The team practices handing off an object to BERT-2 (Credits: Bristol Robotics Laboratory).

As robots are now rapidly maturing and many are ready to undergo commercialization, roboticists have become aware of their responsibility to provide safety assurance for their technology. Until recently, however, the practical deployment of robotic assistants has been held back by the lack of credible standards and techniques for safety assurance. In traditional robotic applications, as discussed in Safe and Trustworthy Autonomous Robotic Assistants, safety has been achieved by confining robots to closed workplaces from which humans are isolated. However, newer applications such as NASA’s Robonaut 2 are designed for collaborative operation with humans in shared space. Assuring safety in this context is a much more complex problem and requires more extensive assessment of the technology of the robot and also its surroundings than was necessary in more traditional applications.

Industry standards for collaborative operation in robots are currently the focus of extensive study in the major international standards agencies. The TC184 SC2 sub-committee of the International Standards Organization (ISO) develops standards for robots and robotic devices, and currently has working groups covering industrial, medical, and service robots. Working Group 7 (WG7) of the ISO Technical Committee (TC) 184, Sub-Committee (SC) 2 has developed the ISO 13482 safety requirements standard for service robots including physical assistance and mobile servant applications. Working Group 3 of the same committee is developing a Technical Specification (TS) 15066 providing guidance on collaborative operation for industrial applications, including the specification of several collaborative modes of operation and their associated safety requirements.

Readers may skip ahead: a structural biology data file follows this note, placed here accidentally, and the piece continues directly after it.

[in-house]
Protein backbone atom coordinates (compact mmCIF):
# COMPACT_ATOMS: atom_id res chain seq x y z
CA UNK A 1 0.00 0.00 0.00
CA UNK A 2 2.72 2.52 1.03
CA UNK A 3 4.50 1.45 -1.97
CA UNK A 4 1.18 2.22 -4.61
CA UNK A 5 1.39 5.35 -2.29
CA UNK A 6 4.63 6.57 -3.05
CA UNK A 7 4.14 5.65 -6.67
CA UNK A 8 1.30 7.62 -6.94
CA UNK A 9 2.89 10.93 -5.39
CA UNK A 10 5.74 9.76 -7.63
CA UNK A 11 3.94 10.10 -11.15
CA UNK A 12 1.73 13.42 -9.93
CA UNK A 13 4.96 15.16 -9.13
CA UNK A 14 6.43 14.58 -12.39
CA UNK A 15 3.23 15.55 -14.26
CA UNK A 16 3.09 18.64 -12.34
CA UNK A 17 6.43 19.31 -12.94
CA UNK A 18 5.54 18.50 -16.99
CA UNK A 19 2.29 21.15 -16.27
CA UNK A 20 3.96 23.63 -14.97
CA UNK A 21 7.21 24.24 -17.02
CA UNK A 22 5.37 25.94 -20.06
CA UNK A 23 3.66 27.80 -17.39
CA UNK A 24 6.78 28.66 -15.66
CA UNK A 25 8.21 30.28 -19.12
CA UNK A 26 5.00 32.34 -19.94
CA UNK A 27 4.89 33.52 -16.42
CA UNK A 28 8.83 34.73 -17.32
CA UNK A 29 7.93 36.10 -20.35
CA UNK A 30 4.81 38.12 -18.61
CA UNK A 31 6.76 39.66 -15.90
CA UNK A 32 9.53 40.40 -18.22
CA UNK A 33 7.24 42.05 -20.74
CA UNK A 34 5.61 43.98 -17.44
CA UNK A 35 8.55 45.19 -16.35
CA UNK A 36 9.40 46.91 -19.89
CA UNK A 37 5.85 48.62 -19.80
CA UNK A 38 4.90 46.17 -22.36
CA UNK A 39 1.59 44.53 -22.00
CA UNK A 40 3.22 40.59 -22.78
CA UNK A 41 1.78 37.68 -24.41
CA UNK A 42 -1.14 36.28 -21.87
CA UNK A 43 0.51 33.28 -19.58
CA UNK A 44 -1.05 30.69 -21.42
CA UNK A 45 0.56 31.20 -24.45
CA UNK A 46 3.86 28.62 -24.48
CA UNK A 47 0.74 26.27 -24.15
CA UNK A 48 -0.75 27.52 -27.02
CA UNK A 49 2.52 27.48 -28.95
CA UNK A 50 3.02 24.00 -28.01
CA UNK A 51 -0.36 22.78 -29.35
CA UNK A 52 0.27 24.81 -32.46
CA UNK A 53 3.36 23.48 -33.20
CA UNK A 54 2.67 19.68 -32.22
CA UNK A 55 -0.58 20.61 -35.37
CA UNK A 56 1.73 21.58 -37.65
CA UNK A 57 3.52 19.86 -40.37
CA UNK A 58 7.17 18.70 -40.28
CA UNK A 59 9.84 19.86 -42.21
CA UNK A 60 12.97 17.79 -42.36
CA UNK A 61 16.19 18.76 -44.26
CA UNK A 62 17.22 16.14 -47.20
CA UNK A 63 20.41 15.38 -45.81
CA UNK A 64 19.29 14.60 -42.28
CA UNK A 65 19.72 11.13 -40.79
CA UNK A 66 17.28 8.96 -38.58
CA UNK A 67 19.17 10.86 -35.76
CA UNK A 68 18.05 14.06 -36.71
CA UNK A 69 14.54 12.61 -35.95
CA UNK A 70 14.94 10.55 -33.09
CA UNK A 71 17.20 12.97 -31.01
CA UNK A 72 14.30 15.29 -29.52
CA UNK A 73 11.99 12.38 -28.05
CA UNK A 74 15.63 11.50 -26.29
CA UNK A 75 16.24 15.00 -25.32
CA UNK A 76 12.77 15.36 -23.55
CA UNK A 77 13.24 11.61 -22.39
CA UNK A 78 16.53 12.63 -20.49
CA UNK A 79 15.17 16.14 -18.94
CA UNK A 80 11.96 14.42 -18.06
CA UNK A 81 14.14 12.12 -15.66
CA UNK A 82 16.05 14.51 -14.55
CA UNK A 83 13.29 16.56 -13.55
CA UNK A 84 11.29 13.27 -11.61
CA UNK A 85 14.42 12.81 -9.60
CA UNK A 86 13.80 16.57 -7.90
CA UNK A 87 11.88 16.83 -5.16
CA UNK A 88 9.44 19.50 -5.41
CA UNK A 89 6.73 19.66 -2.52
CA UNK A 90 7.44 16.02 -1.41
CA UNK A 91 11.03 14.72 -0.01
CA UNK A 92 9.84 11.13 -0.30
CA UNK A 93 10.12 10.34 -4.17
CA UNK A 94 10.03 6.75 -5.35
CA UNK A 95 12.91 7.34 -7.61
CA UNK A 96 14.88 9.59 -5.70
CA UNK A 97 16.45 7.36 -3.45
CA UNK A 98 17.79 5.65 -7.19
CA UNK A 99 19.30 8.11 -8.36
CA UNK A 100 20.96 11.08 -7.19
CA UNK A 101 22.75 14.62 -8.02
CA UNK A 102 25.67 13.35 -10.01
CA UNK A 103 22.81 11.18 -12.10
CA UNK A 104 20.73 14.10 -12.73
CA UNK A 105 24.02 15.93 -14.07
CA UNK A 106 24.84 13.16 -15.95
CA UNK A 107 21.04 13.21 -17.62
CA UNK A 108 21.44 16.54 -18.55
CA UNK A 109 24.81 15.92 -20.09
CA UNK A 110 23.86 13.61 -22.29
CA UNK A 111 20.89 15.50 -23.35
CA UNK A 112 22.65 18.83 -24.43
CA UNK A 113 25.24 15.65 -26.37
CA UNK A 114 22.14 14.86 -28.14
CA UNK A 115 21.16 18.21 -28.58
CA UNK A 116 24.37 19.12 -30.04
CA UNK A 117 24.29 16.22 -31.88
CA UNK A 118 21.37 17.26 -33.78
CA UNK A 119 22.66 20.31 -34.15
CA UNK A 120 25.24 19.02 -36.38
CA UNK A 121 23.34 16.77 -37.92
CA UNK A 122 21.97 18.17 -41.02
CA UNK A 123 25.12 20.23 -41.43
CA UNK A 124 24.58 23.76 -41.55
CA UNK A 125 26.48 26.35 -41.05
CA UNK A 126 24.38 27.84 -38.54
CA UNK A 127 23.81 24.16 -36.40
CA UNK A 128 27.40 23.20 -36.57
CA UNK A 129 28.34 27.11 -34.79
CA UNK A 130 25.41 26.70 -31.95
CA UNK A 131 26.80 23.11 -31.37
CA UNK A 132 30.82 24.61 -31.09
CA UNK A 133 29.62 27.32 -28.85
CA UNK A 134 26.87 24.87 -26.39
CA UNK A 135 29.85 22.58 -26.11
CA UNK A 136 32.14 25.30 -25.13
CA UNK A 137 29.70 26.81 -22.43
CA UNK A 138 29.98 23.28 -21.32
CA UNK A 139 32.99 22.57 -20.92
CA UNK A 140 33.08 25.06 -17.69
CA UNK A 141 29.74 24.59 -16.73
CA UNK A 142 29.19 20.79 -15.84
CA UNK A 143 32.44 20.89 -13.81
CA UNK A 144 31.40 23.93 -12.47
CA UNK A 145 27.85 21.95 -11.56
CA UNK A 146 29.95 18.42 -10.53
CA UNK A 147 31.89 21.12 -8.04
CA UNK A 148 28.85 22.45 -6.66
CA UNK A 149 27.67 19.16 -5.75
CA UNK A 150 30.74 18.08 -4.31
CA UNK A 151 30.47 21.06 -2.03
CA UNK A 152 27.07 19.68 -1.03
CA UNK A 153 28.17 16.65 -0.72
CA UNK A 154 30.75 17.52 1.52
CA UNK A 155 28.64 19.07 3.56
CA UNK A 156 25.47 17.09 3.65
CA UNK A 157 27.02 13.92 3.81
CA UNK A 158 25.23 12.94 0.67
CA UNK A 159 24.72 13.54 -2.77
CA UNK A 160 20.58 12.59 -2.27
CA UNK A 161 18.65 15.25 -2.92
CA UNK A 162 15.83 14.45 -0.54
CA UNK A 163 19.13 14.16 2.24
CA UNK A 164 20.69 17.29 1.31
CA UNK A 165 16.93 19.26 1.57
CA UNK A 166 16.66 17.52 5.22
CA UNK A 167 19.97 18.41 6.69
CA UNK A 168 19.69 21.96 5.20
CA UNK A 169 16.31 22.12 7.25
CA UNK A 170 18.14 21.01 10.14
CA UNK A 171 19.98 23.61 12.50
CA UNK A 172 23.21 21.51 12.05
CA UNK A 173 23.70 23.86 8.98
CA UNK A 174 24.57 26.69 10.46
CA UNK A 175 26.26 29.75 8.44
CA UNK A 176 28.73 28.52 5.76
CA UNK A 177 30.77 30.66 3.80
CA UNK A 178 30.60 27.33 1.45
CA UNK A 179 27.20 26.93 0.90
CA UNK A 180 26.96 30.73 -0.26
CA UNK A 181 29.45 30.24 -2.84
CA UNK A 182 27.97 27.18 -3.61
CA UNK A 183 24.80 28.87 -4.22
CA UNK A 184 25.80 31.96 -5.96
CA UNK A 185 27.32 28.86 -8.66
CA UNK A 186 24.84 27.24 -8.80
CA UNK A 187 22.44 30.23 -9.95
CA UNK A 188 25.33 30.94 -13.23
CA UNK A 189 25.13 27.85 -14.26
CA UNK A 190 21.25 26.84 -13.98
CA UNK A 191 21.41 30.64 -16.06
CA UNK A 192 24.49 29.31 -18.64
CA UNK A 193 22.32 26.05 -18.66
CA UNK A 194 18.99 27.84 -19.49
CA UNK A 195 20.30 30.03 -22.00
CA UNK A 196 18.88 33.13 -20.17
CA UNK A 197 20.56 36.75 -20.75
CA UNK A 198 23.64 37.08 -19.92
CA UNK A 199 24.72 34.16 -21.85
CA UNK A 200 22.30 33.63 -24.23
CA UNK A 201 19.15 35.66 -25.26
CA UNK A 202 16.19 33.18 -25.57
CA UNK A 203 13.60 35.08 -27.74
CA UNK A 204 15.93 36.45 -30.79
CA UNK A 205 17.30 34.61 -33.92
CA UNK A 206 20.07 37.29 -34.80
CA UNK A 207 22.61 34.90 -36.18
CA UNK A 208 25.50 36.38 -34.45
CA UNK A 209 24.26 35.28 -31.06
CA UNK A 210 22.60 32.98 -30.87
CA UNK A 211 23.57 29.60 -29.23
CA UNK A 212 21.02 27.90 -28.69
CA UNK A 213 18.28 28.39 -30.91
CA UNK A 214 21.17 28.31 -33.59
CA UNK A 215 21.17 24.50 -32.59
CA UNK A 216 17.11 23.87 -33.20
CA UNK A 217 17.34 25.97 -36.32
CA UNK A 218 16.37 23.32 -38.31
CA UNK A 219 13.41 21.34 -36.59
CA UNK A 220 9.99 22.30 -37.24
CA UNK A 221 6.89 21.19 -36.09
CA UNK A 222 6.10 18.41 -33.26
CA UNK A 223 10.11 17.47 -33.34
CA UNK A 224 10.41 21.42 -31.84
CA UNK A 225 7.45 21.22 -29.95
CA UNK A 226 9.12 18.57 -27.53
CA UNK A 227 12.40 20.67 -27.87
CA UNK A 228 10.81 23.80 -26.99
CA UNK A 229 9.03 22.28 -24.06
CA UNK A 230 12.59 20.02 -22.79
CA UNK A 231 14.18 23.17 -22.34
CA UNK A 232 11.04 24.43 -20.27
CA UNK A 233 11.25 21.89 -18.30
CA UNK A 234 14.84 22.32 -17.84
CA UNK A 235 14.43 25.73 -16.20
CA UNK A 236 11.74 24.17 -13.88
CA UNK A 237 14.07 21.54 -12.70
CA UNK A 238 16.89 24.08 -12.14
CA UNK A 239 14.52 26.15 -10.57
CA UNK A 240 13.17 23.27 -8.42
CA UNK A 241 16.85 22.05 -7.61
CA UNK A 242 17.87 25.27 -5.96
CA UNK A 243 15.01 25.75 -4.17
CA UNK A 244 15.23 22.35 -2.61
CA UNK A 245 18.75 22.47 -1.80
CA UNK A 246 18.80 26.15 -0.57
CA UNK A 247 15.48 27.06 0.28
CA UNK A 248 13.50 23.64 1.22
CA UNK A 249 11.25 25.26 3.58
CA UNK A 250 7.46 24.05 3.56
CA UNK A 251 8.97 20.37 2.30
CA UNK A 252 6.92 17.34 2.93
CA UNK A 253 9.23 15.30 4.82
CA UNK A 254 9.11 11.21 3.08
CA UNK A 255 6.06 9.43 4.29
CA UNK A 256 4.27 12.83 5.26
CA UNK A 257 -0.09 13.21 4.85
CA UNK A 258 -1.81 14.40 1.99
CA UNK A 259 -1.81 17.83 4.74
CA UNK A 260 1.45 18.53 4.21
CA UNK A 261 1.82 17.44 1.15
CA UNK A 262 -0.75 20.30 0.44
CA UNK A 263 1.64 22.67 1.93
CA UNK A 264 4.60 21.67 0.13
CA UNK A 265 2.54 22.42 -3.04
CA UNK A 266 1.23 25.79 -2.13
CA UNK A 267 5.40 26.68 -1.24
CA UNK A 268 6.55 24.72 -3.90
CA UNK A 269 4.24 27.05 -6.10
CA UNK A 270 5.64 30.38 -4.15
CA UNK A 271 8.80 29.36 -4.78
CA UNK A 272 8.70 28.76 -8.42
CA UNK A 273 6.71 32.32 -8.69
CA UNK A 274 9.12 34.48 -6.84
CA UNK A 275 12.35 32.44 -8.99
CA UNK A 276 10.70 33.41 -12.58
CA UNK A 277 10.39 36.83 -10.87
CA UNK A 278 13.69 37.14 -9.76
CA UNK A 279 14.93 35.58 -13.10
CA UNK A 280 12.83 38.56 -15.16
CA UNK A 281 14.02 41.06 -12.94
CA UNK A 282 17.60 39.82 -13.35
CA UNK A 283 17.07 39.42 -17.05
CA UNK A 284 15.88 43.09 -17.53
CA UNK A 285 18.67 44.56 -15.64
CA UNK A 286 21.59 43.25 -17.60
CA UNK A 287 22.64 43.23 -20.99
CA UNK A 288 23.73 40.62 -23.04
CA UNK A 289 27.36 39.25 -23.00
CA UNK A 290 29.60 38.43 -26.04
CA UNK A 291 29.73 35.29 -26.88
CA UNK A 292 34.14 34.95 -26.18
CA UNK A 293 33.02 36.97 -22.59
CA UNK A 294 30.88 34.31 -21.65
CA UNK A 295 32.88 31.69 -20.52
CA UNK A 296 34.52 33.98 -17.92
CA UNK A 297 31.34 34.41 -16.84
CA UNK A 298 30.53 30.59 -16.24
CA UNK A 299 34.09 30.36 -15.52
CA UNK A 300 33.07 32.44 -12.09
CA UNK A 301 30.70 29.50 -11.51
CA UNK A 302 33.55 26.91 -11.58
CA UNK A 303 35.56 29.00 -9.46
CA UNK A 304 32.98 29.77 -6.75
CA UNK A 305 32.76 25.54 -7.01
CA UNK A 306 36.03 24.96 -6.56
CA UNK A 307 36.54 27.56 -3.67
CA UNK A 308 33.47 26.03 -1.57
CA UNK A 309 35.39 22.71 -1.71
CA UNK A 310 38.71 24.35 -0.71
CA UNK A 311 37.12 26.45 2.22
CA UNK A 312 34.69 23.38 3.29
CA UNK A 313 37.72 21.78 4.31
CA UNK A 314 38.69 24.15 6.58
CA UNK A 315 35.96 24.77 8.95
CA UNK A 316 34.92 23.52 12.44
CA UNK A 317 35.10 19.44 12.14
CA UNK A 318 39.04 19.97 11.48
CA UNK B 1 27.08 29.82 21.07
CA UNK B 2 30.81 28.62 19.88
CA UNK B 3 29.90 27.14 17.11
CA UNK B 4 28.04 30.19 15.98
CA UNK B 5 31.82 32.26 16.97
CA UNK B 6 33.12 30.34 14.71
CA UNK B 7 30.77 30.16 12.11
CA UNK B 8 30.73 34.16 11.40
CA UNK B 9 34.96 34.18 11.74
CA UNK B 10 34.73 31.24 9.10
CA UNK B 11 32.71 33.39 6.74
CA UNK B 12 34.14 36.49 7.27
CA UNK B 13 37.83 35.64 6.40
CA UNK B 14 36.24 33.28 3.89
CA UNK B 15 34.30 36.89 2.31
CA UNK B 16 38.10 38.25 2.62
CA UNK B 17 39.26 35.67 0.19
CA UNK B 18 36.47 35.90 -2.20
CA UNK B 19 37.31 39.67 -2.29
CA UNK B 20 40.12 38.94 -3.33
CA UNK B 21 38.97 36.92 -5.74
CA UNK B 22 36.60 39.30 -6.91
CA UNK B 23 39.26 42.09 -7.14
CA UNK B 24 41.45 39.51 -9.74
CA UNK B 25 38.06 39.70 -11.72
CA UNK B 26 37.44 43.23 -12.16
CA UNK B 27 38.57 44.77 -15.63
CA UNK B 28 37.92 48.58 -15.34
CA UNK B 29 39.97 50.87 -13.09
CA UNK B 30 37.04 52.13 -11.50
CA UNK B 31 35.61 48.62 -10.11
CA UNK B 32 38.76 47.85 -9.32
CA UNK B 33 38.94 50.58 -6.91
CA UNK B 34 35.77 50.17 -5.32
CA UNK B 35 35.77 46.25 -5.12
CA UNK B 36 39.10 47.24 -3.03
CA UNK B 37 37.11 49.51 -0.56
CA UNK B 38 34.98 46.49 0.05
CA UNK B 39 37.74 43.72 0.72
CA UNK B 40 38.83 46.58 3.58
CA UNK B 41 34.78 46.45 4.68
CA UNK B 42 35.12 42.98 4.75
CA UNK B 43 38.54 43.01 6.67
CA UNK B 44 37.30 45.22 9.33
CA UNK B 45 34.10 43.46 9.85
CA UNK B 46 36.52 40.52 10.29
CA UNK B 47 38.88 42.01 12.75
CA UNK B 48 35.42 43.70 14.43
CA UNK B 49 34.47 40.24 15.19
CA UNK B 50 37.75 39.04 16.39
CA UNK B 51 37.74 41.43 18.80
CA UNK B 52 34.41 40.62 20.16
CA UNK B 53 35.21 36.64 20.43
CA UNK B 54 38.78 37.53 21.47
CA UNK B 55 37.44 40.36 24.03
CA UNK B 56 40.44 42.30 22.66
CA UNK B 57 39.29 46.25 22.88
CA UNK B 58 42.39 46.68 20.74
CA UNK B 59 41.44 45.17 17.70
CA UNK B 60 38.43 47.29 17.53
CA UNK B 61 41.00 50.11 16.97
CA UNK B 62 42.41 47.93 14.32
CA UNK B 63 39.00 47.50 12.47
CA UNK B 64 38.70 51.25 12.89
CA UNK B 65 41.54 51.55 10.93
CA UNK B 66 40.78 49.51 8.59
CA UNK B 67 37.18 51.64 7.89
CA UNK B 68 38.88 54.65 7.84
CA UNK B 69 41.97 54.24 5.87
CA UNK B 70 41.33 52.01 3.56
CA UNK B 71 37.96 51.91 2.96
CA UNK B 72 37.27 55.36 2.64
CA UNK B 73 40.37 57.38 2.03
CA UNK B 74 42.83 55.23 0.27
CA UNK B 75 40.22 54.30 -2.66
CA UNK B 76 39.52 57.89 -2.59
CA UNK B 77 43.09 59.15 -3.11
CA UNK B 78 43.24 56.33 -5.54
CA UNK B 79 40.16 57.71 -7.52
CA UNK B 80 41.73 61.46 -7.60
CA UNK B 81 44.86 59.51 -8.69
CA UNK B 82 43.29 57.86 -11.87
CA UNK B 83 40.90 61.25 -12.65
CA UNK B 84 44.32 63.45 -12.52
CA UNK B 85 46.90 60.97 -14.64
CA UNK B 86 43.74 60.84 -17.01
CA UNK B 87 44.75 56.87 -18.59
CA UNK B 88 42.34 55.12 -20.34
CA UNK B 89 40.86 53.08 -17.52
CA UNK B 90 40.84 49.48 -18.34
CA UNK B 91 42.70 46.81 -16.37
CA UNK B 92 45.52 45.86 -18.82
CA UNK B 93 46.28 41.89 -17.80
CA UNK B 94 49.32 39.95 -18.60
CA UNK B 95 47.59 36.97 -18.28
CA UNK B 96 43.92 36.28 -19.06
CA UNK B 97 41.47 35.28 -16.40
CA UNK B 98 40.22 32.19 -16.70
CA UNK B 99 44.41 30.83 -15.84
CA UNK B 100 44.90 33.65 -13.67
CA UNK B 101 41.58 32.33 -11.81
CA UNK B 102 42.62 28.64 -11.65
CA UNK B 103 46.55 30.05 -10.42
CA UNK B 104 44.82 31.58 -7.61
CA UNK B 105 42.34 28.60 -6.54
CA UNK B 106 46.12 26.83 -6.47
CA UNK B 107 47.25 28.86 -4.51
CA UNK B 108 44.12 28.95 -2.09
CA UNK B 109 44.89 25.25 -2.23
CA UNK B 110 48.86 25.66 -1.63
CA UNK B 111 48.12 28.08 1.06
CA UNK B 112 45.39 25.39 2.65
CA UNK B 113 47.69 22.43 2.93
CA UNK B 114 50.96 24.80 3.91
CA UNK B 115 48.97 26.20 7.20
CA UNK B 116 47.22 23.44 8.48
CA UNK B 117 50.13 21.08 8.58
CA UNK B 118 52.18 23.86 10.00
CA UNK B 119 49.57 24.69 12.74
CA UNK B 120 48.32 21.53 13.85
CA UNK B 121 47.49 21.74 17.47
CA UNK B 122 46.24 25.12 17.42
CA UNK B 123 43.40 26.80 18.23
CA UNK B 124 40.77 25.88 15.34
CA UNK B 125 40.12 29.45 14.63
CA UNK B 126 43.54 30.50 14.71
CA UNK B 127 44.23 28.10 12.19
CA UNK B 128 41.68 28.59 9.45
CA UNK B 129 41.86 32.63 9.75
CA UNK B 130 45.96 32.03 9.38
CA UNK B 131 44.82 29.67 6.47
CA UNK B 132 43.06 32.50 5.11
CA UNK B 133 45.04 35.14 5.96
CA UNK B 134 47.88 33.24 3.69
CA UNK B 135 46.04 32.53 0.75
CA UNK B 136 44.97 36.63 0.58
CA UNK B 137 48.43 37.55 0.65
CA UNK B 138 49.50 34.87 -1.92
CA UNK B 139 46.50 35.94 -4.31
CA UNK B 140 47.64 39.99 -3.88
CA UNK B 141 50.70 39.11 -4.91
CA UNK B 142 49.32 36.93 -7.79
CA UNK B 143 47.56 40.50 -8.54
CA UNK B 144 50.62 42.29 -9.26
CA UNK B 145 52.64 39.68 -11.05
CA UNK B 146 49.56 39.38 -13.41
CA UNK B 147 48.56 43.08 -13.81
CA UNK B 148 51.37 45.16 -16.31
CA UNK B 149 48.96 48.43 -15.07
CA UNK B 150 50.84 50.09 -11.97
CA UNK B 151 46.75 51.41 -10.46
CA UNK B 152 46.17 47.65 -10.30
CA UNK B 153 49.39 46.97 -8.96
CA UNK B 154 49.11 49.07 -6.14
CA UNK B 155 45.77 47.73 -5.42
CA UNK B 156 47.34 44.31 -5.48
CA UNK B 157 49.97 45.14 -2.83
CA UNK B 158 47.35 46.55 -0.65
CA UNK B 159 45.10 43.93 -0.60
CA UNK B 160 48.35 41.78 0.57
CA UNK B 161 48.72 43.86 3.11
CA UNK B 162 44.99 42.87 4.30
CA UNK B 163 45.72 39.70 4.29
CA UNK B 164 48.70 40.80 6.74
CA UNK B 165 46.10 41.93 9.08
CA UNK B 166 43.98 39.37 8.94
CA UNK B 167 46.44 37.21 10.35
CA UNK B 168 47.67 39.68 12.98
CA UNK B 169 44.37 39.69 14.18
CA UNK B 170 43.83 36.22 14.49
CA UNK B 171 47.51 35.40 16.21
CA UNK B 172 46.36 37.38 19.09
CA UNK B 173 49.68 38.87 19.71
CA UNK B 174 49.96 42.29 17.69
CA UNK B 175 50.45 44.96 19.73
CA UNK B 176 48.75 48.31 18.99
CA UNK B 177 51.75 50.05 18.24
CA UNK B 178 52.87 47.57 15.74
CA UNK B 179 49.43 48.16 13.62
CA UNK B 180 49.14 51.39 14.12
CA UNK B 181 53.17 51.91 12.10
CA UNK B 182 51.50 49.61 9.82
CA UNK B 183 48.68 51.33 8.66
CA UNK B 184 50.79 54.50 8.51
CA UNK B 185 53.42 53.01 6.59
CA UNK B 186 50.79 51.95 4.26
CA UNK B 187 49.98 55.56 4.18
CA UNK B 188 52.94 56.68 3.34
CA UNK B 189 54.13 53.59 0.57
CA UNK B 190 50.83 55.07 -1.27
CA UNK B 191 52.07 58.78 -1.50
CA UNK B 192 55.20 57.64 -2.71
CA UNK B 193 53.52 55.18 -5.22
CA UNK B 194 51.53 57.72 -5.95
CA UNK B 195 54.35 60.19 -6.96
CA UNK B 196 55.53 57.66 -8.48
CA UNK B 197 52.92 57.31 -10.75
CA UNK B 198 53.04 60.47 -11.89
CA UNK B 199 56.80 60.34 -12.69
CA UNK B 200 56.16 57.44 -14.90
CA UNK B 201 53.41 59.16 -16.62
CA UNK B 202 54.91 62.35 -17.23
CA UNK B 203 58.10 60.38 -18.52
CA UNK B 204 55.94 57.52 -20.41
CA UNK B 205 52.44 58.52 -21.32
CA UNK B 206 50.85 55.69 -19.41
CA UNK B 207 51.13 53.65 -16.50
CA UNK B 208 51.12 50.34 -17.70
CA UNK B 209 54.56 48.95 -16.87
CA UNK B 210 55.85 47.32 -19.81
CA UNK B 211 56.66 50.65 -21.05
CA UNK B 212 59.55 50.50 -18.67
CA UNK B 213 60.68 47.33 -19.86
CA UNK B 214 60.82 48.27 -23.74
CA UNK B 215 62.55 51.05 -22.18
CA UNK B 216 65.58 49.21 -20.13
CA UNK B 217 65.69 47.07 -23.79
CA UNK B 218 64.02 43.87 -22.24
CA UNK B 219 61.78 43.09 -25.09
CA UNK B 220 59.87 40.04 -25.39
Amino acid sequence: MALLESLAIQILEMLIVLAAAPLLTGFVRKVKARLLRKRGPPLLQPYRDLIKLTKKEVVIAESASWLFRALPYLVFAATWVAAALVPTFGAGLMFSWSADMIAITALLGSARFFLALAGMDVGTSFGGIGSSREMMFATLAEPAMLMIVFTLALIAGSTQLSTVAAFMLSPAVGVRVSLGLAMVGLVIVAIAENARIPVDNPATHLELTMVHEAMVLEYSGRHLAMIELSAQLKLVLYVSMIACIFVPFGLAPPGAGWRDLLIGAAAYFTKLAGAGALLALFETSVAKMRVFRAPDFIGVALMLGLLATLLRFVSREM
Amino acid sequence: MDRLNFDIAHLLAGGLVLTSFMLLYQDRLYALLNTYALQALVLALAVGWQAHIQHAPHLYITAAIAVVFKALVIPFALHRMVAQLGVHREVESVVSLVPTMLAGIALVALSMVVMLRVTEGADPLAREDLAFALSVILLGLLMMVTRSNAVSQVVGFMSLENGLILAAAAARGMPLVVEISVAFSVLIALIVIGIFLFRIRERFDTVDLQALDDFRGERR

Central to the guidelines in TS 15066 are hazard identification and risk assessment specific to the collaborative task shared between a robotic assistant and its human operator. Thus, task identification is key to correctly determine any foreseeable hazards. Risk assessment is then performed on these hazards, including the characterization of values such as the maximum allowable speed of movement for the robot and the minimum separation distance between robot and human, either as static values or as dynamic ranges. Based on the risk assessment, risk reduction strategies can be implemented for hazards where the risk of harm is seen to be unacceptably high.

Designing for Reduced Risk